The objective of this lab exercise is for you to learn and understand how to prevent EIGRP from sending unnecessary updates by using passive interfaces.
Preventing unnecessary EIGRP updates using passive interfaces is a fundamental skill. By default, EIGRP sends updates via multicast on all interfaces for which EIGRP has been enabled. This means that EIGRP adjacencies will form on all interfaces for which EIGRP has been enabled. In some cases, this may not be desirable and should be prevented. As a Cisco engineer, as well as in the Cisco CCNA exam, you will be expected to know how to prevent EIGRP from sending unnecessary updates.
This lab is suitable for CCNA certification exam preparation.
This lab has a difficulty rating of 6/10.
When you are ready for your certification exam, you should complete this lab in no more than 10 minutes.
Please use the following topology to complete this lab exercise:
Configure hostnames on R1, R2, and Sw1 as illustrated in the topology.
Configure VLAN10 named EIGRP_10 and VLAN20 named EIGRP_20 on Sw1. Next, configure Sw1 F0/2 and F0/3 as trunks. These should be connected to R1 and R2 F0/0 interfaces, respectively.
Configure subinterfaces Fa0/0.10 and F0/0.20 on R1 and R2. Subinterface Fa0/0.10 on either router should be associated with VLAN10 and subinterface Fa0/0.20 on either router should be associated with VLAN20. Configure IP addresses on both the subinterfaces as illustrated in the topology.
Ping between R1 and R2 on subinterface Fa0/0.10 and Fa0/0.20 to verify IP connectivity.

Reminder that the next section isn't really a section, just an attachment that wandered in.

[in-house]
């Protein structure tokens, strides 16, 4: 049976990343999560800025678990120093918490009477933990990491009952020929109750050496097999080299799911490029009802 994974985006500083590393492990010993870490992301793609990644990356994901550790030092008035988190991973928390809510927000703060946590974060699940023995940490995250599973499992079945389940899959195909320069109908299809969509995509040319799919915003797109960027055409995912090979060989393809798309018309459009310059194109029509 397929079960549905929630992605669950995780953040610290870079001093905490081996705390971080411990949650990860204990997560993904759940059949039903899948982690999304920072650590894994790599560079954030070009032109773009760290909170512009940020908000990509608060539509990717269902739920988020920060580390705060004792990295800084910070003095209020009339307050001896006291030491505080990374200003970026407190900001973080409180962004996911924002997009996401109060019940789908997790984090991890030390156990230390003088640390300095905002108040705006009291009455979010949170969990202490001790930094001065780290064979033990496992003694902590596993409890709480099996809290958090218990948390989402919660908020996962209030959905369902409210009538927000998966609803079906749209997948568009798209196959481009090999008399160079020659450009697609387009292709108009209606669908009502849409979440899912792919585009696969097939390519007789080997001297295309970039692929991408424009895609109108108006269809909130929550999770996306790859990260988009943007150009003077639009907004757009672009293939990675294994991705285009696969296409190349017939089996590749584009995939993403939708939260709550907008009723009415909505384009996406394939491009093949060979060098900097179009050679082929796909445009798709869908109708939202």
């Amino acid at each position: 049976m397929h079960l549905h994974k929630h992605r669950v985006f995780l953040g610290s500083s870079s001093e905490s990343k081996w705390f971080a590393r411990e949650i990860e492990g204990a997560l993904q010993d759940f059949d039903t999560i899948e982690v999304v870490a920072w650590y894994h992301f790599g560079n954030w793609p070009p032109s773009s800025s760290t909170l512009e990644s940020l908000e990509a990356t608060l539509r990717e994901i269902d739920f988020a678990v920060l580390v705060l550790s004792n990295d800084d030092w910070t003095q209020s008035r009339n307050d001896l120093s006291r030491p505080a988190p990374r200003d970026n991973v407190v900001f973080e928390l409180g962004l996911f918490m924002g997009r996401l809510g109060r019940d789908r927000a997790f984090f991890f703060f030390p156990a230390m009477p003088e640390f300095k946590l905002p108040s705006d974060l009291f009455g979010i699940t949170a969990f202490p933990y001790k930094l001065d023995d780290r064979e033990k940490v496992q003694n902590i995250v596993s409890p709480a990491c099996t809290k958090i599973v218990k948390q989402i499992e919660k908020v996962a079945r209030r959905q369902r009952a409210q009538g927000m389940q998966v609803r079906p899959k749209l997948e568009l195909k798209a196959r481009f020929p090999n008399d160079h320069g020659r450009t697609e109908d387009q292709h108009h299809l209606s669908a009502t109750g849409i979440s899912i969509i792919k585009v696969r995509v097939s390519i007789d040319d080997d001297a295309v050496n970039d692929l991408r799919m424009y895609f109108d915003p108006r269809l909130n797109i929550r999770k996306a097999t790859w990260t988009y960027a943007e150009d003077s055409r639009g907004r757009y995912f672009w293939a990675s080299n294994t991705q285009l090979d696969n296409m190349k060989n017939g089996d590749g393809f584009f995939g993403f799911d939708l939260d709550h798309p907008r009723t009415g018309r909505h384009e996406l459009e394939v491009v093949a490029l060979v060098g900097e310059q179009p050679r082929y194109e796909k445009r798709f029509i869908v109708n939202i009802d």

Enable EIGRP using ASN 10 on R1 and R2 F0/0.10 and F0/0.20 subinterfaces, respectively, and verify that you have two EIGRP neighbor adjacencies on R1 and R2, one through the F0/0.10 subinterface and the other through the Fa0/0.20 subinterface. On either R1 or R2, verify that you have two EIGRP adjacencies to your peer router.
Prevent EIGRP from forming an adjacency via Fa0/0.20 on R1 and R2. Verify that you now have only one EIGRP neighbor adjacency on R1 and R2, only through each F0/0.10 subinterface.
Configuration and Verification
For reference information on configuring hostnames, please refer to earlier labs.
For reference information on configuring VLANs, please refer to earlier labs.
For reference information on configuring router subinterfaces, please refer to earlier labs.
R1#ping 192.168.10.2 Type escape sequence to abort. Sending 5, 100-byte ICMP Echos to 192.168.10.2, timeout is 2 seconds: .!!!! Success rate is 80 percent (4/5), round-trip min/avg/max = 1/3/4 ms
For reference information on configuring EIGRP, please refer to earlier labs.
R2#show ip eigrp neighbors IP-EIGRP neighbors for process 10 H Address Interface Hold Uptime SRTT RTO Q Seq (sec) (ms) Cnt Num 1 192.168.20.1 Fa0/0.20 11 00:02:31 1779 5000 0 2 0 192.168.10.1 Fa0/0.10 12 00:02:34 809 4854 0 1
R2(config)#router eigrp 10 R2(config-router)#passive-interface e0/0.20 *Mar 1 01:34:53.925: %DUAL-5-NBRCHANGE: IP-EIGRP(0) 10: Neighbor 192.168.20.1 (FastEthernet0/ (FastEthernet0/0.20) is down: interface passive R2(config-router)#end R2# R2#show ip eigrp neighbors IP-EIGRP neighbors for process 10 H Address Interface Hold Uptime SRTT RTO Q Seq (sec) (ms) Cnt Num 0 192.168.10.1 Fa0/0.10 11 00:04:46 647 3882 0 3
NOTE: When configuring passive interfaces under EIGRP, it is important to know that they need to be applied to only one side of the adjacency to prevent routing updates on that interface. In our example, specifying FastEthernet0/0.20 in R2 as passive dropped the adjacency on R1 and R2 FastEthernet0/0.20. Remember that you can issue the show ip protocols command to see which interfaces are currently passive.